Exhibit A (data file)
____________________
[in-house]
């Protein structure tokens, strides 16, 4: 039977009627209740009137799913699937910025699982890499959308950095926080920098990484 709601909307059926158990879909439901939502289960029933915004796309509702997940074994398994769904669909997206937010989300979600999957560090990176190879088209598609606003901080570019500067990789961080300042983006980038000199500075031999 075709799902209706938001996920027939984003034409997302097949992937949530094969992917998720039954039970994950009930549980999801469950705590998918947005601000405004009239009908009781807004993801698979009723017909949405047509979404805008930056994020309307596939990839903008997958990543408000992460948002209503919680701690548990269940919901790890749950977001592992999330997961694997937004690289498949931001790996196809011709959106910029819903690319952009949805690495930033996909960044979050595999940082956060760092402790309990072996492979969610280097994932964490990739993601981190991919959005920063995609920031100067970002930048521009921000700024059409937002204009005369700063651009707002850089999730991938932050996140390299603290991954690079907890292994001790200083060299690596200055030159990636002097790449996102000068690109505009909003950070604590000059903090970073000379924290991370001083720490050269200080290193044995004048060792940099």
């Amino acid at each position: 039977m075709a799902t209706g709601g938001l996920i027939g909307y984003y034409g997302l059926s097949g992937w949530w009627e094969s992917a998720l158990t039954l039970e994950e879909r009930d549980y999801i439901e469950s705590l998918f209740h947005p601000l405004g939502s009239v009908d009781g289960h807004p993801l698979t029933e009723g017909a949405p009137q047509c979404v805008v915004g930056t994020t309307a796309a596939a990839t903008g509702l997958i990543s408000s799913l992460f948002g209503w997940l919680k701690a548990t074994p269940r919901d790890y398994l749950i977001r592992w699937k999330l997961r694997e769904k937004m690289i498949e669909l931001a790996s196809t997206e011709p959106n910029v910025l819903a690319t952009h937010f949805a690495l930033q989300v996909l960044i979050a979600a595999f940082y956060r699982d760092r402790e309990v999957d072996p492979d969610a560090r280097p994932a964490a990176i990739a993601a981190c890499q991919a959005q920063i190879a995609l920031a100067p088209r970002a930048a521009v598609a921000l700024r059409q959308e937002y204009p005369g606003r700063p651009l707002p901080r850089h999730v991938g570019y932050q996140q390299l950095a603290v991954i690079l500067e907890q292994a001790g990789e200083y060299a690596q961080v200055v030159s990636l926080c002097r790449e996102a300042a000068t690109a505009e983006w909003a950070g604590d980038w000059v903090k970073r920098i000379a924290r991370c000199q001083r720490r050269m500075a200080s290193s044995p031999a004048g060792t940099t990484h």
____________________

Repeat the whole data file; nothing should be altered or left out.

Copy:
[in-house]
């Protein structure tokens, strides 16, 4: 039977009627209740009137799913699937910025699982890499959308950095926080920098990484 709601909307059926158990879909439901939502289960029933915004796309509702997940074994398994769904669909997206937010989300979600999957560090990176190879088209598609606003901080570019500067990789961080300042983006980038000199500075031999 075709799902209706938001996920027939984003034409997302097949992937949530094969992917998720039954039970994950009930549980999801469950705590998918947005601000405004009239009908009781807004993801698979009723017909949405047509979404805008930056994020309307596939990839903008997958990543408000992460948002209503919680701690548990269940919901790890749950977001592992999330997961694997937004690289498949931001790996196809011709959106910029819903690319952009949805690495930033996909960044979050595999940082956060760092402790309990072996492979969610280097994932964490990739993601981190991919959005920063995609920031100067970002930048521009921000700024059409937002204009005369700063651009707002850089999730991938932050996140390299603290991954690079907890292994001790200083060299690596200055030159990636002097790449996102000068690109505009909003950070604590000059903090970073000379924290991370001083720490050269200080290193044995004048060792940099």
């Amino acid at each position: 039977m075709a799902t209706g709601g938001l996920i027939g909307y984003y034409g997302l059926s097949g992937w949530w009627e094969s992917a998720l158990t039954l039970e994950e879909r009930d549980y999801i439901e469950s705590l998918f209740h947005p601000l405004g939502s009239v009908d009781g289960h807004p993801l698979t029933e009723g017909a949405p009137q047509c979404v805008v915004g930056t994020t309307a796309a596939a990839t903008g509702l997958i990543s408000s799913l992460f948002g209503w997940l919680k701690a548990t074994p269940r919901d790890y398994l749950i977001r592992w699937k999330l997961r694997e769904k937004m690289i498949e669909l931001a790996s196809t997206e011709p959106n910029v910025l819903a690319t952009h937010f949805a690495l930033q989300v996909l960044i979050a979600a595999f940082y956060r699982d760092r402790e309990v999957d072996p492979d969610a560090r280097p994932a964490a990176i990739a993601a981190c890499q991919a959005q920063i190879a995609l920031a100067p088209r970002a930048a521009v598609a921000l700024r059409q959308e937002y204009p005369g606003r700063p651009l707002p901080r850089h999730v991938g570019y932050q996140q390299l950095a603290v991954i690079l500067e907890q292994a001790g990789e200083y060299a690596q961080v200055v030159s990636l926080c002097r790449e996102a300042a000068t690109a505009e983006w909003a950070g604590d980038w000059v903090k970073r920098i000379a924290r991370c000199q001083r720490r050269m500075a200080s290193s044995p031999a004048g060792t940099t990484h």